Crone #2 is published by Dark Horse Comics, written by Dennis Culver, art by Justin Greenwood, colors by Brad Simpson, and letters by Pat Brosseau. Gaspar Rogue continues his effort to convince Bliss that the world needs her again. Through these efforts, he learns how Bliss came to be alone on her mountain. And why her love is no longer with her.
Picking up immediately after the last issue, Crone #2 continues to build out both the past and present of Bliss and company. This issue takes its time as it fills the reader in on key moments in Bliss’s past. This history is written excellently by Culver. Between the quality of the writing itself, and the weight the story lends to the moments being talked about, it never feels like you are just wading through backstory. It never feels like a necessary thing you simply need to get through. And even though the moral of Bliss’s story is certainly one we have all heard before, it is one that is certainly worth repeating from time to time.
Once the present-day story of Crone #2 begins moving forward, I appreciated the care given to Bliss’s reasoning and motives. She is certainly still the woman struggling with her life as seen in the last issue. And yet, whether her reasoning for doing what she does is wholly true or self-delusional remains to be seen. This feeling of uncertainty where Bliss is concerned has produced an unexpected element to Crone #2. With only so much being given away about Bliss I find myself filling in the blanks with my own life experiences. This continues to make Bliss an extremely relatable character for me, even if I’ve never waded through an enemy horde dressed in a bikini and brandishing a sword.
The art in Crone #2 continues to reinforce its narrative splendidly. Greenwood keeps the visuals always in check with the story, even as it bounces between the saddened present and the war-torn past. Bliss’s cheer, and fatigue, are both handled very well. Further building on the art is the ongoing excellence of Simpson’s colors. They provide that final piece to the emotional emphasis the book focuses on. The harsh contrasts continue to relay the tone of each scene, and by the end it heralds something new. Like the rising of the dawn.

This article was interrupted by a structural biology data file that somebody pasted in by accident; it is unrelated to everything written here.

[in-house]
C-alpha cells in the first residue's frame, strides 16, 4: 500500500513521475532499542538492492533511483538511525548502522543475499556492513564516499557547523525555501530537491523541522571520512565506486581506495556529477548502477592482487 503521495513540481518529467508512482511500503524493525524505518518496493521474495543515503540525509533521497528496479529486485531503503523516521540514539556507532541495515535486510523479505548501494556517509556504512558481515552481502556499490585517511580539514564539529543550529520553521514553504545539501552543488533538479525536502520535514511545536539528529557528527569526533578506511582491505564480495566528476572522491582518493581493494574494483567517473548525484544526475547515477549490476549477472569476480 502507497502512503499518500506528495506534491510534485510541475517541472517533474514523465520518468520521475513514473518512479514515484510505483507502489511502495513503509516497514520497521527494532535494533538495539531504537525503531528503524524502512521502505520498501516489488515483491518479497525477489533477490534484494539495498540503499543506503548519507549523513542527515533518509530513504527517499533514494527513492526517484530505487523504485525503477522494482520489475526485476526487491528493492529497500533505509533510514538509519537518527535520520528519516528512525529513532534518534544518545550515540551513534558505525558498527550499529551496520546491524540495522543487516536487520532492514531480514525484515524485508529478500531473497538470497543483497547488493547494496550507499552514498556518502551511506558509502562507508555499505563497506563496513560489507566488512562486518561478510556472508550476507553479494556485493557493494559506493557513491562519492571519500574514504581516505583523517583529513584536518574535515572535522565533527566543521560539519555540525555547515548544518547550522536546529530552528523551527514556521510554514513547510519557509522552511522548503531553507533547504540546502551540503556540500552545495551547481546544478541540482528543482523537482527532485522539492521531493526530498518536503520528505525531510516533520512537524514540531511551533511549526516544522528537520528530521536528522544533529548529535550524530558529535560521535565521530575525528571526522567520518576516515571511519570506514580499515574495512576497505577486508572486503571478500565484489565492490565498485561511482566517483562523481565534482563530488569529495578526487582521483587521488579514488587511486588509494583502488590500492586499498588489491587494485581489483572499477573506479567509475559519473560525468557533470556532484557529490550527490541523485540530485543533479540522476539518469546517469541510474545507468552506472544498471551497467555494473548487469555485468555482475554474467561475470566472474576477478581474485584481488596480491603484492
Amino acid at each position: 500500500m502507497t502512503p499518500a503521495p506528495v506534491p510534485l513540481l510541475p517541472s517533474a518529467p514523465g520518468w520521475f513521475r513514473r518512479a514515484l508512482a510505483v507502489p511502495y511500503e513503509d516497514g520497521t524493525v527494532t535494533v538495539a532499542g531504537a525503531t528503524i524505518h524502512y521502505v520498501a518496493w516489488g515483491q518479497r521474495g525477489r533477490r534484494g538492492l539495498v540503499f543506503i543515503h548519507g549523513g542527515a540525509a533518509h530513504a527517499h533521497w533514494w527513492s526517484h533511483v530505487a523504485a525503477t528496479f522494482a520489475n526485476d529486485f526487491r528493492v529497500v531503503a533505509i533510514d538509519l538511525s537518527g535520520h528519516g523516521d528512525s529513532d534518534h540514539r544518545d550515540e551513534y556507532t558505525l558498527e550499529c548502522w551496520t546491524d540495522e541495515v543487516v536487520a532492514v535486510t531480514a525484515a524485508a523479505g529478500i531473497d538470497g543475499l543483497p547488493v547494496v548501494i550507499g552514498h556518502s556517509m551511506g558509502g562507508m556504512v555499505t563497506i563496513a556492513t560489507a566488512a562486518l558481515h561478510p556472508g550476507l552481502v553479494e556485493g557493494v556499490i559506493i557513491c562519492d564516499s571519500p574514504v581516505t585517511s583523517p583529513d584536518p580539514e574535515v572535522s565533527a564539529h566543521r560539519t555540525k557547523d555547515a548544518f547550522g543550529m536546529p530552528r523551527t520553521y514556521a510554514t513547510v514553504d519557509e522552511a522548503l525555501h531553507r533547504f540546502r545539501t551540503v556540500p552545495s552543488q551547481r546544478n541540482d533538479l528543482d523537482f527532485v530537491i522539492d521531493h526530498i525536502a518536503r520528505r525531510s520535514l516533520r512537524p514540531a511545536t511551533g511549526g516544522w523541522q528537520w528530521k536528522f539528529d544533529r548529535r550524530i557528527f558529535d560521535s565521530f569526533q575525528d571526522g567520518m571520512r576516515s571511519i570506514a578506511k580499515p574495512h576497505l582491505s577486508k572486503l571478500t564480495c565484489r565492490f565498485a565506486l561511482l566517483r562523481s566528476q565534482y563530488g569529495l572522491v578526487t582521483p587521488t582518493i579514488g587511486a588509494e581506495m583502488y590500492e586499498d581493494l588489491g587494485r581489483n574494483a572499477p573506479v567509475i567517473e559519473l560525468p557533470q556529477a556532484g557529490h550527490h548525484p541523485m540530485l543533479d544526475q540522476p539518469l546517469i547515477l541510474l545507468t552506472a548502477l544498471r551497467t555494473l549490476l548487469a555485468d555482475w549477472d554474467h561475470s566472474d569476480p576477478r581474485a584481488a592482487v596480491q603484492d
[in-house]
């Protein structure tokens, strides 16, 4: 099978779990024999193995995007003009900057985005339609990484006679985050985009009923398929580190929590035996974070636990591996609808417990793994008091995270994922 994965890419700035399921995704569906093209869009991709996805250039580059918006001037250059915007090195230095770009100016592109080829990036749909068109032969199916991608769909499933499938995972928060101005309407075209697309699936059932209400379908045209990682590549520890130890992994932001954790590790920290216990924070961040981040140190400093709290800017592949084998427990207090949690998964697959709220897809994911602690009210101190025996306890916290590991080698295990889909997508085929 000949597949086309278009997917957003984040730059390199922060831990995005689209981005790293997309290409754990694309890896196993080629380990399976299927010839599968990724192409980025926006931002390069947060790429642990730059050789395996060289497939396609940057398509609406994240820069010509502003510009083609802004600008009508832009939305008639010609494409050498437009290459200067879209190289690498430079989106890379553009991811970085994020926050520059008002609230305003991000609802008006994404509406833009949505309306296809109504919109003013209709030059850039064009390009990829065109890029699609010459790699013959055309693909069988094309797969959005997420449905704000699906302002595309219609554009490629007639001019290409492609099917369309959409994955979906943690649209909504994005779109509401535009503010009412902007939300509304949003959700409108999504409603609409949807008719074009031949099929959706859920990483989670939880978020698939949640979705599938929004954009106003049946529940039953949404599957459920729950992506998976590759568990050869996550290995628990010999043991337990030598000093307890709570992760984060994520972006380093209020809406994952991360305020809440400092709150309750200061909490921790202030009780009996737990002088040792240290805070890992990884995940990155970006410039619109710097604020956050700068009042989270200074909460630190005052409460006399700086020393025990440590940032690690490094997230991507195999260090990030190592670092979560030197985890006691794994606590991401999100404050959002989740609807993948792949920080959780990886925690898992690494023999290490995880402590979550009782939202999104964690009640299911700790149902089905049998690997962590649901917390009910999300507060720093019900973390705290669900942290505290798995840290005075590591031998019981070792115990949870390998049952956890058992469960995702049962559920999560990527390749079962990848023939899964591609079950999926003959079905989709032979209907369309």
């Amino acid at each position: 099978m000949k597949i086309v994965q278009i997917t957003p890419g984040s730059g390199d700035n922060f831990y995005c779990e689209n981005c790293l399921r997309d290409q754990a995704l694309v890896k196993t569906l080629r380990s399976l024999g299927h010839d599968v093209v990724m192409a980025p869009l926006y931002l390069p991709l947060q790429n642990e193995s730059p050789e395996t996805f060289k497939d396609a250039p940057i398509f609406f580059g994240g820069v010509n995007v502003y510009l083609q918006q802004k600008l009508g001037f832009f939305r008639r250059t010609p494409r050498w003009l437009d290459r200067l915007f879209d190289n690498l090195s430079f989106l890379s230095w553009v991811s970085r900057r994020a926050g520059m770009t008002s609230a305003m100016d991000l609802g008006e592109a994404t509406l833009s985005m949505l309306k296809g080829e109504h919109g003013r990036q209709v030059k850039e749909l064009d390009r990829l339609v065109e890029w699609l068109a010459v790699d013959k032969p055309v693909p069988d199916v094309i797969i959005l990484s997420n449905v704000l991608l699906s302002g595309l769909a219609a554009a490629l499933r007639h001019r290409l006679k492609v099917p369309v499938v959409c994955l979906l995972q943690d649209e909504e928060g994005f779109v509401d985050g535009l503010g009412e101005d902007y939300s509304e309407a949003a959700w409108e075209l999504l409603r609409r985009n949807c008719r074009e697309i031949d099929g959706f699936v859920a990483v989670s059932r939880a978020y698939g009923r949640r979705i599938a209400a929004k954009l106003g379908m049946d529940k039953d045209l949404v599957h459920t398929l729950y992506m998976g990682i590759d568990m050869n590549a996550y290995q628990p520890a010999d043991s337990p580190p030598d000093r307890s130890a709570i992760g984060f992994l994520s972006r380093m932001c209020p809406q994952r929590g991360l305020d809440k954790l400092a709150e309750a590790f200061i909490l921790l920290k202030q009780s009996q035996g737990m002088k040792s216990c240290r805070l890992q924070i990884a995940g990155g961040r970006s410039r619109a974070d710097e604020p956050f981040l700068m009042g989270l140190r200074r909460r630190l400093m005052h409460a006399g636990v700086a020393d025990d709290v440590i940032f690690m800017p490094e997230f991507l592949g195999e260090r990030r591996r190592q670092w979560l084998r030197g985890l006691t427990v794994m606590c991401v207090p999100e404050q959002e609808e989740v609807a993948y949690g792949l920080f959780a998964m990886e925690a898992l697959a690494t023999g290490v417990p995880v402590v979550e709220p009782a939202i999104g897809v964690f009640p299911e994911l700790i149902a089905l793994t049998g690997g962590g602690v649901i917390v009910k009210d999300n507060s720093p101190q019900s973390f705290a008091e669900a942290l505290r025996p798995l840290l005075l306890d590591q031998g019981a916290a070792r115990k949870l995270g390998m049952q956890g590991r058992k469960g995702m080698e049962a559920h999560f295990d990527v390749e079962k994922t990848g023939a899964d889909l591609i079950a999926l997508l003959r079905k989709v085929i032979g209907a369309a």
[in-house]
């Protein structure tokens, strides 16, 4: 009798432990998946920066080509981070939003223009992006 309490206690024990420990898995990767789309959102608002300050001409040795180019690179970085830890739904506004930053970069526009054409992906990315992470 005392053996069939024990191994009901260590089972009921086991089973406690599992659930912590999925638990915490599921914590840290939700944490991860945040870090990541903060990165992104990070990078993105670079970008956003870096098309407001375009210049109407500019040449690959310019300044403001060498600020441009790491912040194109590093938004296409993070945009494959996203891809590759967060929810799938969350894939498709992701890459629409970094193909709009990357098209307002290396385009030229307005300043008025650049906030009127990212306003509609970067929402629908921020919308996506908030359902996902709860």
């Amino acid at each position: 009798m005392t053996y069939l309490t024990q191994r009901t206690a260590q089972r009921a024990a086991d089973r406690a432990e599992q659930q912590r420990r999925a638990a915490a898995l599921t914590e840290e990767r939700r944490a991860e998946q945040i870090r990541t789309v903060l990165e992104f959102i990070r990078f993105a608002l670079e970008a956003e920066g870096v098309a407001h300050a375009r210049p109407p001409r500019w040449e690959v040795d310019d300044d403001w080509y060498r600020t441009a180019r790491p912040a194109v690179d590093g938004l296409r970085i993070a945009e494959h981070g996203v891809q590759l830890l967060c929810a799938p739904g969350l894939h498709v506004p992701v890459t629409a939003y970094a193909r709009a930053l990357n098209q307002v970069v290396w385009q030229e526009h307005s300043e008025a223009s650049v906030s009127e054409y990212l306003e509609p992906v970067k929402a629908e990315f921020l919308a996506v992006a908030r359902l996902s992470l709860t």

Crone #2 is a worthy follow up to the first issue that completely captivated me. While it’s emotional power isn’t quite at that same level, it is still a wonderfully delivered issue. It finds a way to bring Bliss to where the story clearly needs her to be without feeling forced. There is no sudden rejuvenation of spirit at the behest of an old friend. Bliss is Bliss. While this may make her come off as a bit of a sullen lead, the book isn’t titled Crone for nothing. Plus, it will make her final destination all the more rewarding if it feels truly earned by the character and not just gifted by the writer.
Crone #2 is available now wherever comics are sold.
Crone #2 is a worthy follow up to the first issue that completely captivated me. While it’s emotional power isn’t quite at that same level, it is still a wonderfully delivered issue.